Having watched an equally interesting and entertaining panel discussion, “The Aarhus 6”, at GOTO Aarhus, it strikes me – again! – as weird and funny that NoSQL discussions almost always seem to end up discussing performance and availability.
In my experience – and Martin Fowler actually noted this towards the end – most development teams and organizations don’t care about the availability of their database. Not as in “don’t care at all”, but as in “availability demands are so that an ordinary OPS team can make the database sufficiently available”.
In other words, almost no organizations need five nines, four nines, or something like that. Most organizations, if they’re honest and don’t pretend to be more important than they are, probably don’t even need two nines!
Thinking about this, it’s funny that the discussions almost never discuss how easy the databases are to get started with, and how easy it is to store data in them. Matt Dennis even managed to talk almost for his entire 50 minutes in his “Big Data OLTP with Apache Cassandra” without touching on how data is actually stored in Cassandra. It’s only because someone in the audience asked about it, that he said the word “column family”.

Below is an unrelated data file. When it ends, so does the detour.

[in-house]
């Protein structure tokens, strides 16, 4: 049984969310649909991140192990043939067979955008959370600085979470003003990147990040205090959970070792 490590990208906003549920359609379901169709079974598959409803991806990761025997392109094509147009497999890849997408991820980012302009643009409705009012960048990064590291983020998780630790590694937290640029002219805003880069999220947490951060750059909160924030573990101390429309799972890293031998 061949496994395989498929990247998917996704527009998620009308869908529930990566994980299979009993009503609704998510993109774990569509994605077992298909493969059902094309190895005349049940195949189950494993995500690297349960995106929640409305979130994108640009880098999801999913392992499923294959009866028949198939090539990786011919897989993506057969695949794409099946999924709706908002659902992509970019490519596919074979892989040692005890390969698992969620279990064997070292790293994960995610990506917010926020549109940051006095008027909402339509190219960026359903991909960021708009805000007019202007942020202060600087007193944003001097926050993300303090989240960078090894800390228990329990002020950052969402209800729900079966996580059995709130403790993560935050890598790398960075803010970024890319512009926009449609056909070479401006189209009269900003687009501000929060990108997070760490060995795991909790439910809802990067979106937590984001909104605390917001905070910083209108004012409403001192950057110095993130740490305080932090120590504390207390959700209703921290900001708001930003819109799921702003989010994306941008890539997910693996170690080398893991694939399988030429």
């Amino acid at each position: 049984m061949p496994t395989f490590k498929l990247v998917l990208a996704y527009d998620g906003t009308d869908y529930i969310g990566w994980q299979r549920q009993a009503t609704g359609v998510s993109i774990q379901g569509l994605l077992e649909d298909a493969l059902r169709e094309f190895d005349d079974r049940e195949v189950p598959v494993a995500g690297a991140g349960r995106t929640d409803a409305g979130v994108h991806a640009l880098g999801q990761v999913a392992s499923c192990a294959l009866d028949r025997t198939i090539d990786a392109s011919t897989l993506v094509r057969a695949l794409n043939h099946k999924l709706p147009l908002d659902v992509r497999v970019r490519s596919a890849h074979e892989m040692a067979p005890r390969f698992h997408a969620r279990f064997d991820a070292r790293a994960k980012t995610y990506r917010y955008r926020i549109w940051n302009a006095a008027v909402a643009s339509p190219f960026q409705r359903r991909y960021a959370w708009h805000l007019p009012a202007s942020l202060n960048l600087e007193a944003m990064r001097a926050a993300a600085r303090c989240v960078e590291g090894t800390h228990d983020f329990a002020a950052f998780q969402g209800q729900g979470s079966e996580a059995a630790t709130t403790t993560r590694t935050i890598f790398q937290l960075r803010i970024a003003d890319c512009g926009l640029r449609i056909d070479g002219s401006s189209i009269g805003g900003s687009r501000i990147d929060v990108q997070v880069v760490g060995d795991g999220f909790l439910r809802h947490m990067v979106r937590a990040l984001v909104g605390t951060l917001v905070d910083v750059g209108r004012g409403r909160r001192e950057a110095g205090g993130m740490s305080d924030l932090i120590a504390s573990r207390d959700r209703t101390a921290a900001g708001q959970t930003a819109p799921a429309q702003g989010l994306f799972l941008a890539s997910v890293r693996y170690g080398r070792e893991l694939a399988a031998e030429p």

Chris Anderson did at some point however, comment that “the winner” (i.e. the NoSQL database that development teams will end up choosing), might be selected “because it’s easy to install”.
This is actually spot on, in my opinion! I think most development teams are better off prioritizing ease of installation and operation, and ease of usage, far far over operational quality attributes like insane scalability and availability.